Separating Bias from Fact
This is garbage! Let me have one.” That was my introduction to Nettie.
“Why would you want to read something you consider garbage?” I asked.
She responded by saying that she thought our tracts were always worth a chuckle. She continued on her way, and I continued handing out my broadsides.
About 20 minutes later, Nettie returned. This time she stopped and explained that my believing in Jesus made her angry. She talked about the horrible things going on in the world and said that she felt what I was doing was a waste of time.
It turned out that Nettie was a lawyer. I challenged her with the need to separate our emotions and our learned prejudices from fact. I asked her if a person accused of a crime could be convicted without being given a chance to defend himself or herself. She admitted that would not be the case. I then told her that I felt she was judging Jesus based on what some misdirected people had done to the Jewish people in his name and upon what she had been told about him. Nettie saw my point and consented to look into the subject further. She agreed to receive some literature which she was willing to read and respond to.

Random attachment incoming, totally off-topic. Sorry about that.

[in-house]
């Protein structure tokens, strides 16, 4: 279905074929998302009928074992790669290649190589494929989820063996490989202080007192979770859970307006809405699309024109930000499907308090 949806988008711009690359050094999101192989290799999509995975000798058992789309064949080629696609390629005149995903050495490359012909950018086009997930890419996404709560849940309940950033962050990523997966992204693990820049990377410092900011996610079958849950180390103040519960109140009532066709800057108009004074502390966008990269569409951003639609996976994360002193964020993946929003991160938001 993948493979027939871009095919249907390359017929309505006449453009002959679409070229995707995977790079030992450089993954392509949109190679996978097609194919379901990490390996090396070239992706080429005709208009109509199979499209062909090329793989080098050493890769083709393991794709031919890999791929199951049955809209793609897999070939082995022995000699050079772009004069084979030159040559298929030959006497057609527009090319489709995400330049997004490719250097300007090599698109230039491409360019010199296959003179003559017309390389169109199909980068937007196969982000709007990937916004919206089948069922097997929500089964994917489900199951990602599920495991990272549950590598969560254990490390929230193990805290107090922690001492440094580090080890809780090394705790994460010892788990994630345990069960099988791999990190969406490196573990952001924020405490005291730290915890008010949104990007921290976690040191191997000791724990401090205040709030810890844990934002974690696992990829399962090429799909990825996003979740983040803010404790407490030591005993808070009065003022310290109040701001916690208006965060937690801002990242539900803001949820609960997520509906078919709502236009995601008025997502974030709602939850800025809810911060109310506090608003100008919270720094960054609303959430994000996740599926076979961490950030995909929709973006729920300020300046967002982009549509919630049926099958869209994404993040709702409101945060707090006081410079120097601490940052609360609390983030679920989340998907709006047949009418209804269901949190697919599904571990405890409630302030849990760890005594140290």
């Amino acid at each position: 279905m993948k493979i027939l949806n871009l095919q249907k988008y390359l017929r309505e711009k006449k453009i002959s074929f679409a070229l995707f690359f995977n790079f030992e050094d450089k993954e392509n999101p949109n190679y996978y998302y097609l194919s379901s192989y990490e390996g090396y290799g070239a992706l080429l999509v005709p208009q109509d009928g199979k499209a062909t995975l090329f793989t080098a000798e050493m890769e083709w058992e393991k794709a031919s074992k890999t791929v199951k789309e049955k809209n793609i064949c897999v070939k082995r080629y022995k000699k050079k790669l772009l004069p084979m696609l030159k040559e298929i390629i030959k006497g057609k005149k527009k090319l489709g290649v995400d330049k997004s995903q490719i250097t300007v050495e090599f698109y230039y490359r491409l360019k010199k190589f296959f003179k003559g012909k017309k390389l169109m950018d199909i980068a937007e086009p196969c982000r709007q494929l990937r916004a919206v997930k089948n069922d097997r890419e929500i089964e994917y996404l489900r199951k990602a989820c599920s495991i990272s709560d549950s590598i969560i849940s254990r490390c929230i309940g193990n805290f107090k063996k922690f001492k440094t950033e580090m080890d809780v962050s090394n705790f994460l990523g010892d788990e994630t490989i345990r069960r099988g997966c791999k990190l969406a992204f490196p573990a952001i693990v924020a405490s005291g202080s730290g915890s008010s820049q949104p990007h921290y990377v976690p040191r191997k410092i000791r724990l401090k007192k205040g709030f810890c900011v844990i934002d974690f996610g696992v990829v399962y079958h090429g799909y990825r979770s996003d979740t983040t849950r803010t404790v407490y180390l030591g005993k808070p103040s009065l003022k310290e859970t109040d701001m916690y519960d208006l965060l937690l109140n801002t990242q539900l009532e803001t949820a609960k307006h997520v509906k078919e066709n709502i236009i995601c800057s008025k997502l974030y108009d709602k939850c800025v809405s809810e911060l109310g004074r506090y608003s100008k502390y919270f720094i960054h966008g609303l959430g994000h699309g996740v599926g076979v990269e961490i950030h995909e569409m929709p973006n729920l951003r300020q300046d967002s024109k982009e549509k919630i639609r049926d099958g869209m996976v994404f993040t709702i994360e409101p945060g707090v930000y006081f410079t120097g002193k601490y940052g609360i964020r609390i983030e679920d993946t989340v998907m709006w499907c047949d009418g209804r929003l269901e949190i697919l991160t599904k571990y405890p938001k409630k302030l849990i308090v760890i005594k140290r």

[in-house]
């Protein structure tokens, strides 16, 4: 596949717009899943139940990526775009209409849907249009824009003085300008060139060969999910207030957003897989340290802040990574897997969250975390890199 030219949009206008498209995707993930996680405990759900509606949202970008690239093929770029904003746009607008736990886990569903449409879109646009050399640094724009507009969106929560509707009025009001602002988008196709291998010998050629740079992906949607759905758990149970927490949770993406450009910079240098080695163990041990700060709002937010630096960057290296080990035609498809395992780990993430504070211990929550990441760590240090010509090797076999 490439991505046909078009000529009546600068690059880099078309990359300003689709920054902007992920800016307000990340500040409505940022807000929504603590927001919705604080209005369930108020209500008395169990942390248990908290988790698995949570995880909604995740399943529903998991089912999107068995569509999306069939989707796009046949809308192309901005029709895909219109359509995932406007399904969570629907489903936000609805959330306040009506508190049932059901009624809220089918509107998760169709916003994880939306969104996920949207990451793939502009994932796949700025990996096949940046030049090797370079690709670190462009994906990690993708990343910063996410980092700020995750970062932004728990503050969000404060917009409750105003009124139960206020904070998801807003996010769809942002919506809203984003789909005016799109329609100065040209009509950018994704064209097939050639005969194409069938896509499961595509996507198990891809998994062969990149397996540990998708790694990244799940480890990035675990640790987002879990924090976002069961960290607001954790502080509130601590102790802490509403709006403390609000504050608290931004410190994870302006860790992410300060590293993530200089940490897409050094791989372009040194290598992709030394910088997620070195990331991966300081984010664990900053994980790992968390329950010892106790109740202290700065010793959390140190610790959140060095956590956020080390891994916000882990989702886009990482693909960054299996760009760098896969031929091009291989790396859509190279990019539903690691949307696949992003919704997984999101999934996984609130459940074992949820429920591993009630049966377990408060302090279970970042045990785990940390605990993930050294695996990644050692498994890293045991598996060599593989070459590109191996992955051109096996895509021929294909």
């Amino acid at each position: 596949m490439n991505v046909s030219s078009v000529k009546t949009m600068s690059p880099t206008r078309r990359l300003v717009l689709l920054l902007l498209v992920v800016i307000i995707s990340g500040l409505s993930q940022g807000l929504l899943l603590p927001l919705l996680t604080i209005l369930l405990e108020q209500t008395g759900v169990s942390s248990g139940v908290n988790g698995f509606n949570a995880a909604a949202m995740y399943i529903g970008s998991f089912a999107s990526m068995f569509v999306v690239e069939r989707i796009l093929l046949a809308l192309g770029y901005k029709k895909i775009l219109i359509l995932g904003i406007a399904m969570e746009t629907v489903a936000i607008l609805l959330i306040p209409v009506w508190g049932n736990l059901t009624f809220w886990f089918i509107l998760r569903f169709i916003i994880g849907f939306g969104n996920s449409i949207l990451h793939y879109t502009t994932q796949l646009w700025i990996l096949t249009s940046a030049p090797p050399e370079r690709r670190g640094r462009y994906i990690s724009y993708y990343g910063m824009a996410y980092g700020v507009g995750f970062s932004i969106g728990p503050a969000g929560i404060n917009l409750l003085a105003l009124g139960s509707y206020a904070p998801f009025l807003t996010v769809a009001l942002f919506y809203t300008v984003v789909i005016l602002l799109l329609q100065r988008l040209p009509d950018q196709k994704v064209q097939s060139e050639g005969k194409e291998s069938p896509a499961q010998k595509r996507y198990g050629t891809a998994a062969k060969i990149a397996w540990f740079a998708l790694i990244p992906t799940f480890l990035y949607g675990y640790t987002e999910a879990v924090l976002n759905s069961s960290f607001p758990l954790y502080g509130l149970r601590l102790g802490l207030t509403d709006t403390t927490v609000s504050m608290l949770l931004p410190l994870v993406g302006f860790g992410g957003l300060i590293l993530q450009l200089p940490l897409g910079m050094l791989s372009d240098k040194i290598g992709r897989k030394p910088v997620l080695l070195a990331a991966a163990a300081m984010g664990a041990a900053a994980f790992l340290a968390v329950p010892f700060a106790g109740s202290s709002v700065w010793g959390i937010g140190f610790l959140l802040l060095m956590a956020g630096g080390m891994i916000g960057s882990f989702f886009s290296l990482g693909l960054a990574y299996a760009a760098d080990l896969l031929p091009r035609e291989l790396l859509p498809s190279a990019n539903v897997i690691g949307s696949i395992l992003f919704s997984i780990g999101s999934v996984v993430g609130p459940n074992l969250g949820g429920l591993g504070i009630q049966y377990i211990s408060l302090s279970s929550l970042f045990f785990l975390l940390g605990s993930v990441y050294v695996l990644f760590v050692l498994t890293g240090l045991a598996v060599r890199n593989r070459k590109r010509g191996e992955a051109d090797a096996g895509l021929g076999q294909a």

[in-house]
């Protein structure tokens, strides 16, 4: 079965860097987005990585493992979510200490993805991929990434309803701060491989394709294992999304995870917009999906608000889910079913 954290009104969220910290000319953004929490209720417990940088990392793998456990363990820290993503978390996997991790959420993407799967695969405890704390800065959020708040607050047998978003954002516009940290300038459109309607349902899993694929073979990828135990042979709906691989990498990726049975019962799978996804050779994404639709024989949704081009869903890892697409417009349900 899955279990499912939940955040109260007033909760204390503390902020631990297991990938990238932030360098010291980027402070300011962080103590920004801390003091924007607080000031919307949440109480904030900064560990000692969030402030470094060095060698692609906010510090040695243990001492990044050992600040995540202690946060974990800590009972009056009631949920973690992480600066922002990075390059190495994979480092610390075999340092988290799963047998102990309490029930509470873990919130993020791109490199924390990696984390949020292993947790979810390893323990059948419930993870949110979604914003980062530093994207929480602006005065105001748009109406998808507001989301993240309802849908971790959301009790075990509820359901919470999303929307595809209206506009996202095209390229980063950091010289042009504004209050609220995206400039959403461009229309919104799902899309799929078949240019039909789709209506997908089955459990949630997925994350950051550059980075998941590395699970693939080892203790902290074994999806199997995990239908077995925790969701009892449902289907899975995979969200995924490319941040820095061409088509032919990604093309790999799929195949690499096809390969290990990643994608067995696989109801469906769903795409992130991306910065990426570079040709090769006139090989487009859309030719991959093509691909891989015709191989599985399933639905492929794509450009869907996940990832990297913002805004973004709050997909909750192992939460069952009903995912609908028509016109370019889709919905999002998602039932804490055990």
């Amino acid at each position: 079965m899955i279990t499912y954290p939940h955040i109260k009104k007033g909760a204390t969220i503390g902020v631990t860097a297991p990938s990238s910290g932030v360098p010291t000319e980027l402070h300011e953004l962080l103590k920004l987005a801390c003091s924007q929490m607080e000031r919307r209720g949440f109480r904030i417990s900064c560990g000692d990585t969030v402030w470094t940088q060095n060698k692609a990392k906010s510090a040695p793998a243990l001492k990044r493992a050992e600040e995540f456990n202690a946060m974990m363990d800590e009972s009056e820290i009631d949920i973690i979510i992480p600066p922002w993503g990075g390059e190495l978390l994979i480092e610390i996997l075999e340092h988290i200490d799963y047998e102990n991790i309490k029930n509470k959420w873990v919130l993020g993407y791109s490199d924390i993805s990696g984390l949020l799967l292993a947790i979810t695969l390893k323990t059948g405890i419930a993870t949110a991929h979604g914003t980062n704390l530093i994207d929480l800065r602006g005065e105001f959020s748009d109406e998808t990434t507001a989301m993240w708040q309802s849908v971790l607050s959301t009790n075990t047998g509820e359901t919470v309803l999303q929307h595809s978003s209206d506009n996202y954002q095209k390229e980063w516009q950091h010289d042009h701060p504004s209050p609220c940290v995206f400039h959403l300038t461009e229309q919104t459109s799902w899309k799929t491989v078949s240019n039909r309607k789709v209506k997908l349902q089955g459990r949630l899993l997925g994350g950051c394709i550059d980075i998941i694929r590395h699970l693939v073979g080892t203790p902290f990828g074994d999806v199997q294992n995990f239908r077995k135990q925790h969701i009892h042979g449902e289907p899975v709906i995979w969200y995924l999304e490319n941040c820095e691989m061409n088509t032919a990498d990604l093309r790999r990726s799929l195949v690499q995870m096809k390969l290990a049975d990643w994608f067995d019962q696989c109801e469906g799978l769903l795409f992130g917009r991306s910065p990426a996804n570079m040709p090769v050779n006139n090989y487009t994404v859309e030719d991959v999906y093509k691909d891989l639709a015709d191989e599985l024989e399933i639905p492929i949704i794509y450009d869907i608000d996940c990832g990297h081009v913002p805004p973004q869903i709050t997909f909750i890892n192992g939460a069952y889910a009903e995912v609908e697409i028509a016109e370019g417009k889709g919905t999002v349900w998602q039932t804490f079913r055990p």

Unfortunately, Nettie is not an isolated case. Many of my Jewish people reject Jesus, not because they know the Bible and think that the Scriptures do not teach that Jesus is the Messiah, but because of what they have learned from hearsay and tradition. Jesus has not always been represented to my people in a way that would endear him to them. So many things have been done to them in the name of Jesus that they don’t even want to look into his story. We need to present Jesus for who he himself claimed to be.
We need to pray that more of my people would be willing to go beyond the emotional obstacles and try to consider what Jesus himself said. We have a very important responsibility, and that is to proclaim the gospel in truth and reflect him in truth.